The surge in new Scotch distilleries has some striking similarities to the Victorian whisky boom.
He’s not one given to black moods, my distiller friend; so what he said was more with baffled resignation than despair. He’d been doling out some of his whisky in the pub. Under the table. You wouldn’t want to draw attention to the fact that you were reducing the takings.
Not that there was any fear of that. The drams were simply top-ups. Tasting samples. In any case, as the landlord had wandered over, empty Glencairn in hand, there seemed to be tacit approval of the behaviour.
We were all eager to try the wares that he’d carried down from the distillery in a rucksack. ‘I’m on the train,’ he’d told me. ‘We might have got thirsty… In any case, I thought people might be interested.’ We were.
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He told me how some of them were to be bottled soon. ‘But you’ll possibly be some of the only people to try them.’ I must have looked bemused. Or more bemused than usual. I know that single casks are, by nature, limited; a few hundred bottles for the market, maybe the world.
‘At times I wonder if anyone has ever tried any of my whisky,’ he went on. ‘I put it out, people buy it, and then I see the bottle on an auction site for twice or three times the amount I sold it for. I suppose some might be holding on to it for a special occasion, but I reckon most are flipping them. No-one really knows what it tastes like… want to try this one?’
A few days later, back at home, I was chatting to a blender/bottler. ‘We’ve become a cult,’ she said. ‘Great,’ I responded, ‘… that’s what you want.’
‘Well…’ she replied. ‘We released a small batch for sale locally. It sold out within 24 hours. People were driving from all over to get a bottle.’
‘That’s amazing,’ I replied.
‘Aye, well,’ she went on. ‘The thing is, it’s now on auction sites for four times the initial cost. It worries me. I’m not a big fan of collector madness, but suddenly we are hot.’
Both are new players trying to build their reputations on the strength of their liquid, but the liquid is of no concern to the flippers. All that matters is the name, the rarity. Whisky is irrelevant; this is speculation which revolves around the reward, which could be achieved by some commodity.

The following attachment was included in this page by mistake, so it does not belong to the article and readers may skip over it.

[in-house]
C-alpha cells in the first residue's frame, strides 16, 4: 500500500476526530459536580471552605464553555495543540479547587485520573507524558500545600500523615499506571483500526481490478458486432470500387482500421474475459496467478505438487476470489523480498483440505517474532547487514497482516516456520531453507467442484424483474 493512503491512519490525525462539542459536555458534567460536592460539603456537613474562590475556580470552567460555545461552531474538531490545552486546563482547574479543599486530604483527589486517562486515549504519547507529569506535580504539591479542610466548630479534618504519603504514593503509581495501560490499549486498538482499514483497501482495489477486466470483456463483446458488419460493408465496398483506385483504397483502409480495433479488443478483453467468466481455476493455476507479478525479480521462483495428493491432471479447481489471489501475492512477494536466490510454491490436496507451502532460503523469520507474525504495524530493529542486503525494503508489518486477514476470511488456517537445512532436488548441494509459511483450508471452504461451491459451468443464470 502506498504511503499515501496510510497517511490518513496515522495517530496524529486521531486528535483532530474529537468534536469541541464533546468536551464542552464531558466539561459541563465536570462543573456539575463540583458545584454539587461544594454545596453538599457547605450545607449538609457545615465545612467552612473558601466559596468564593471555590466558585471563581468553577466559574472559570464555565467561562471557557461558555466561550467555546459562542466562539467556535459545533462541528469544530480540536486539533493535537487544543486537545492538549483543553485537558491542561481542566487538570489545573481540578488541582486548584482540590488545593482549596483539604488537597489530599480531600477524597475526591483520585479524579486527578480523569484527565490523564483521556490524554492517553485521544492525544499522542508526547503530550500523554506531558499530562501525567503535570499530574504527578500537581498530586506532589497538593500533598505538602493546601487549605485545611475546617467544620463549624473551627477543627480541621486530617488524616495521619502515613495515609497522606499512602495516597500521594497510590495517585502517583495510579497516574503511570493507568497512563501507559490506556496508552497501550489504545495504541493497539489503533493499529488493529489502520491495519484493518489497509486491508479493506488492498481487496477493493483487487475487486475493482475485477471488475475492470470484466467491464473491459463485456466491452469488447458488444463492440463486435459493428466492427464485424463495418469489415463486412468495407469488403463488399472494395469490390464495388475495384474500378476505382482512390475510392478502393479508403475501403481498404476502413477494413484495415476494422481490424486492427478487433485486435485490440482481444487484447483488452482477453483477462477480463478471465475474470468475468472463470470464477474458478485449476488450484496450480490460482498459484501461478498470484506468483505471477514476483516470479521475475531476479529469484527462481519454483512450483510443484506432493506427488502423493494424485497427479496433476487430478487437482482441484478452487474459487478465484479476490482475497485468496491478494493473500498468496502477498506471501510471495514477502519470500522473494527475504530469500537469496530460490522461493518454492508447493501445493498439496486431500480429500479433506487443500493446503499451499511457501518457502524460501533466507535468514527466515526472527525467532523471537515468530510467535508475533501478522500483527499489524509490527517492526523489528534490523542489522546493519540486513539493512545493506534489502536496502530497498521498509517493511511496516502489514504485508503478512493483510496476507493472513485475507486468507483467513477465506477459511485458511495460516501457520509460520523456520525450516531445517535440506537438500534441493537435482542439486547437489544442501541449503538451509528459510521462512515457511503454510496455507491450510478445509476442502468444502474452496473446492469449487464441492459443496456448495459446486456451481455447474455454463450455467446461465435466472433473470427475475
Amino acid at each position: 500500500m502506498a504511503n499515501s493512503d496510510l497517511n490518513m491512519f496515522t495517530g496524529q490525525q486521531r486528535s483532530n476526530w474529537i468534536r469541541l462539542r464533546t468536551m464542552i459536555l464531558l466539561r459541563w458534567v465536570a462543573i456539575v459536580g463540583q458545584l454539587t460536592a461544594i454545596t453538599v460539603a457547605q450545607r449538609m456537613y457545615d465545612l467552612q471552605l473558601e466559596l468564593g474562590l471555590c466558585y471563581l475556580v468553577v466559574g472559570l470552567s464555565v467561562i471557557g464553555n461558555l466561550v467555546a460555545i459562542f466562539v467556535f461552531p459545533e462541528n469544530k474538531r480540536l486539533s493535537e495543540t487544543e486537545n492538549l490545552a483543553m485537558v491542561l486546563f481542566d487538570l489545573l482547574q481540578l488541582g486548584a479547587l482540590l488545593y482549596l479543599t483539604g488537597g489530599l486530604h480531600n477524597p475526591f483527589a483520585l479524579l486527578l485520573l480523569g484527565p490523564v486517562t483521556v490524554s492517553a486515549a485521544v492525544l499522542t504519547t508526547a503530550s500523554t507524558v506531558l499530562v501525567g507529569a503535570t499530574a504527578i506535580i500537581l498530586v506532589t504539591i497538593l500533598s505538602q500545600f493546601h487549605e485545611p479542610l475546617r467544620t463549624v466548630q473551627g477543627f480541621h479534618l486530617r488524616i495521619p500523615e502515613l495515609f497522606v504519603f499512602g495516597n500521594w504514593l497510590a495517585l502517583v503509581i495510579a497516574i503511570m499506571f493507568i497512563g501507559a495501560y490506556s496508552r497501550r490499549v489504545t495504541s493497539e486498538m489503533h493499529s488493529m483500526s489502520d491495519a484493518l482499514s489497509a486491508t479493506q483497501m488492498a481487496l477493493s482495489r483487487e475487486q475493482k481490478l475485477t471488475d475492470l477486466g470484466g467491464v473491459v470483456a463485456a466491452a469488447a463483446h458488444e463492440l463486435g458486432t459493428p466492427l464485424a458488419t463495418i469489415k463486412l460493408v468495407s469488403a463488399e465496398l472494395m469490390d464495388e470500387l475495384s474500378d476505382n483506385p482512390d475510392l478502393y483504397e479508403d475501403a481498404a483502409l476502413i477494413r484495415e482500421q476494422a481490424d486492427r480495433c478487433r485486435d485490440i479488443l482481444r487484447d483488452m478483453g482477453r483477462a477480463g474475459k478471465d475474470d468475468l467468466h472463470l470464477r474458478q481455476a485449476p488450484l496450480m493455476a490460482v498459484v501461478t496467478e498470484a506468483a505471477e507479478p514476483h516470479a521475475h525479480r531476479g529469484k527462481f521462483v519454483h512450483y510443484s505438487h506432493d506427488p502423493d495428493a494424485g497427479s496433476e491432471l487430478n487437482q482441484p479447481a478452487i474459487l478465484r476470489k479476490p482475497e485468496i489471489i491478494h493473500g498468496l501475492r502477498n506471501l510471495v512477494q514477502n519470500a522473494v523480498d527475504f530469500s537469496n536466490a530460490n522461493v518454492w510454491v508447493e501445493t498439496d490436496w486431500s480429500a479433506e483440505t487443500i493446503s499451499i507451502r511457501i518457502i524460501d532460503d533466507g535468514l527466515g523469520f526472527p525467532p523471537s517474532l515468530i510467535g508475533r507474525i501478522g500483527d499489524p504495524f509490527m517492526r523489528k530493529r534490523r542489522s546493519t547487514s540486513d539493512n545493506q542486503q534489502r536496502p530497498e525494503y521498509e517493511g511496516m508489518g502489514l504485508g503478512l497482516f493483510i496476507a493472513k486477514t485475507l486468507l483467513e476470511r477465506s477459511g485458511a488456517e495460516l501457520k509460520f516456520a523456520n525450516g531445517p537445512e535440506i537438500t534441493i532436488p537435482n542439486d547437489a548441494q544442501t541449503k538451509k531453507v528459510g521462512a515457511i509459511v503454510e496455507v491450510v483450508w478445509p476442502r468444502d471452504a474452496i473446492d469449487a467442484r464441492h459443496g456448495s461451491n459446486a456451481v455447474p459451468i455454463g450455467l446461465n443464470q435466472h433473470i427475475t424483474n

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The nature of the product doesn’t matter, only the potential profit. It’s pork futures, the orange harvest, coffee. It’s like buying a rare record and never taking it out of the wrapping; it’s having a piece of art and keeping it in a bank vault.
Will it stop? Of course it won’t, and therein lies the problem. Think of the number of new distilleries due to open in the next few years. All will be standing there, proud parents showing their newborn to the world, only for it to be snatched away and hidden until the market decides.
At the moment, the only way to try and dampen down the rampant speculation is by using the blunt weapon of price. Distillers ask more – and you can see why – so retailers then have to adjust accordingly. The result? The real whisky lover is still priced out.
The other consequence is that some established distillers, having seen the way in which this area of the market is moving, are releasing whiskies purely to satisfy the speculators.
Let’s see how high we can push it. Have a lovely pack to lure them in. They’ll make the money eventually and we’ve at least pocketed a decent return. Can the whisky reflect the packaging and justify the price? You’d hope it would… Cynical? Moi?
Are there any other ways around it? I asked my distiller friend. ‘I don’t know,’ he said. ‘I’ve been wondering whether I should only sell them at the distillery and open each bottle when they buy one,’ he mused.
Perhaps someone can invent some sort of device that pops the cork after three months. Until some solution is found, maybe distillers will have to sit in pubs, pouring drams under the table.
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